And his roof sailed away like a kite!

Nor did he observe when the wind picked him up
Where he rested so cozy and warm,
And blew him, unheeding (still placidly reading!),
Aloft on the wings of the storm!

Above his abode the good gentleman rode
Unconscious of tremors and jars;
In nightcap and tassel, past cottage and castle,
He happily headed for Mars!

The crowd was excited, the blue jays affrighted,
As Solomon (reading) flew by;
And the eagles and hawks with imperious squawks
Disputed his right to the sky!

The Milky Way curdled as over he hurdled!
Astronomers, finding his range,
In awe and surprise opened scholarly eyes
At the sight of a comet so strange!

But just about day, when the wind died away,
He started a sudden descent!
Without worry or care he tobogganed the air,
Turning a page as he went.

Yes, head over heels Mr. Solomon fell,
And contrary heels over head,
Until with a flip he concluded his trip,
Somersaulting right back into bed!

Then yawning and stretching, he murmured: "Ho-hum!
What a stay-at-home body I be!"
And closing his book with a faraway look,
"I wish I could travel!" said he.

With thanks to

Ernestine's daughter,

Barbara Beyer Malley,


permission to post:)

A Little Known Treasure

I found out about in time for Valentine's Day =)

The book Happy Animal Families,
by Ernestine Cobern Beyer.

Thanks as always to Ernestine's daughter Barbara Beyer Malley from Tears and Laughter at 90, for the info.

If you click on the link to Amazon, check out the customer images - they're two ever-so-slightly different covers... Originally posted 2/8/12

Sunday, December 22, 2013

An Interview with Joseph Pearce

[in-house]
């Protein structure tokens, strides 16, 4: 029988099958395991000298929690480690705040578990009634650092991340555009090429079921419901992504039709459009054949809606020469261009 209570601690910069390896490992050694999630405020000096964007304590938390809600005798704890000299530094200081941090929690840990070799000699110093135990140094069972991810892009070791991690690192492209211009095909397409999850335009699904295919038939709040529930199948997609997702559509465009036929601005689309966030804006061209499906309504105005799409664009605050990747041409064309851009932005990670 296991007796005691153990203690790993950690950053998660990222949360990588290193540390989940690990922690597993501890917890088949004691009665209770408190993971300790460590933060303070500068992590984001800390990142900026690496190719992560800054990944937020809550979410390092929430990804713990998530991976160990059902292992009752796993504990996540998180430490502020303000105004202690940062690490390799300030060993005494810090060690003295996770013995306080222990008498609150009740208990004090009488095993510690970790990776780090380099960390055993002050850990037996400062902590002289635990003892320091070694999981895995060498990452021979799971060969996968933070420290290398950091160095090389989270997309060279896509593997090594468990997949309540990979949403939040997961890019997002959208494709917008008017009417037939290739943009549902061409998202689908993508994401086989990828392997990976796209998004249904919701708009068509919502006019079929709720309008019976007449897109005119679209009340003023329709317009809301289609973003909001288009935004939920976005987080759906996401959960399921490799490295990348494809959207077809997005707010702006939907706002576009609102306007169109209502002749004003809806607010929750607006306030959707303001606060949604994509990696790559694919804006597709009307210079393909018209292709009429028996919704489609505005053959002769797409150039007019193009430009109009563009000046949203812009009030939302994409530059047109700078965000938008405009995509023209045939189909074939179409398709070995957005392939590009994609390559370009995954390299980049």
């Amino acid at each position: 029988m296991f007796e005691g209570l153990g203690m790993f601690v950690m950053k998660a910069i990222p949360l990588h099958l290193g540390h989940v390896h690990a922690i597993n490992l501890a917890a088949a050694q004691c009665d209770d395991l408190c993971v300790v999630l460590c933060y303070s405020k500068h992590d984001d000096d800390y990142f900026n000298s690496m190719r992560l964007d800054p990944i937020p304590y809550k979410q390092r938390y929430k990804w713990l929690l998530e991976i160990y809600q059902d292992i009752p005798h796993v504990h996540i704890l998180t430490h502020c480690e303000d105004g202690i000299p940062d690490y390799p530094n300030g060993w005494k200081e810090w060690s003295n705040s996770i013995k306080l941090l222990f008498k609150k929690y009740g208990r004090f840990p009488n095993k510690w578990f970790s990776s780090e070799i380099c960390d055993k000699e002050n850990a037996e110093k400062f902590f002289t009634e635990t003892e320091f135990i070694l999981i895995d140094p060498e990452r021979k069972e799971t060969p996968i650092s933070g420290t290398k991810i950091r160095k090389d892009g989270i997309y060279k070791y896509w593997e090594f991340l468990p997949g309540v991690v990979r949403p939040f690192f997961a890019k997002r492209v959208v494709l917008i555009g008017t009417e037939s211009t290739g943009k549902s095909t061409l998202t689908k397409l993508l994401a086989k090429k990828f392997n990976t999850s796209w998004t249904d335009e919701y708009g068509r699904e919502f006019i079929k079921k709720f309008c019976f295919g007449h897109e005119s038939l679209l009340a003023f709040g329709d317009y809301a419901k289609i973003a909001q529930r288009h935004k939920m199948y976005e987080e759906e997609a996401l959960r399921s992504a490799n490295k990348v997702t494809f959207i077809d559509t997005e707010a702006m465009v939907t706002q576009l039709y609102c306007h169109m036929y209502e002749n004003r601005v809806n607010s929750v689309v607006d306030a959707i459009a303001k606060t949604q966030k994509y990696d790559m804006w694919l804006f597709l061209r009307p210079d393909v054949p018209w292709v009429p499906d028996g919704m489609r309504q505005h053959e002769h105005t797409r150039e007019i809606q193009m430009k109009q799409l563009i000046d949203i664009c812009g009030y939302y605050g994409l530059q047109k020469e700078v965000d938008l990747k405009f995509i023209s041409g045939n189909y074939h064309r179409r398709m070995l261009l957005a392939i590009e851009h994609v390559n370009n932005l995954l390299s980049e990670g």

via Ink Desk.

Sunday, December 15, 2013


...going to have to remember to update soon!

Saturday, November 23, 2013

Hi Thomas

Thank you so much for changing your settings but I still can't comment on your website. But I'm glad to have the link! God bless you † rhapsody

YouTube - Joseph Pearce's Conversion, clip 1

Thanks to theRochester Chesterton Society,

& an excellent tip from Peter,

who commented over @

The Blog of the American Chesterton Society.

Originally published 11/9/07.

YouTube - Joseph Pearce's Conversion - clip 2

Many thanks to the
Rochester Chesterton Society,

for their excellent work:-)

Originally published 11/9/07.

Friday, November 01, 2013

Just want to say...

Hi Thomas! I stopped by your site - I think it's Tumblr? I don't have that, so I couldn't post. But I did want to say hi to you because I'm hardly ever on over here - although I should remember to update periodically. Anyway, hope all is well with you! =) rhapsody

Wednesday, October 09, 2013

by G. K. Chesterton

Gold Leaves

Lo! I am come to autumn,
When all the leaves are gold;

Grey hairs and golden leaves cry out

The year and I are old.

In youth I sought the prince of men,

Captain in cosmic wars,

Our Titan, even weeds would show

Defiant, to the stars.

But now a great thing in the street

Seems any human nod,

Where shift in strange democracy

The million masks of God.

In youth I sought the golden flower

Hidden in wood or wold,

But I am come to autumn,When all the leaves are gold.
Originally posted 11/4/07

I think that...

poor Meranda was going to get a chill... Time to update. =)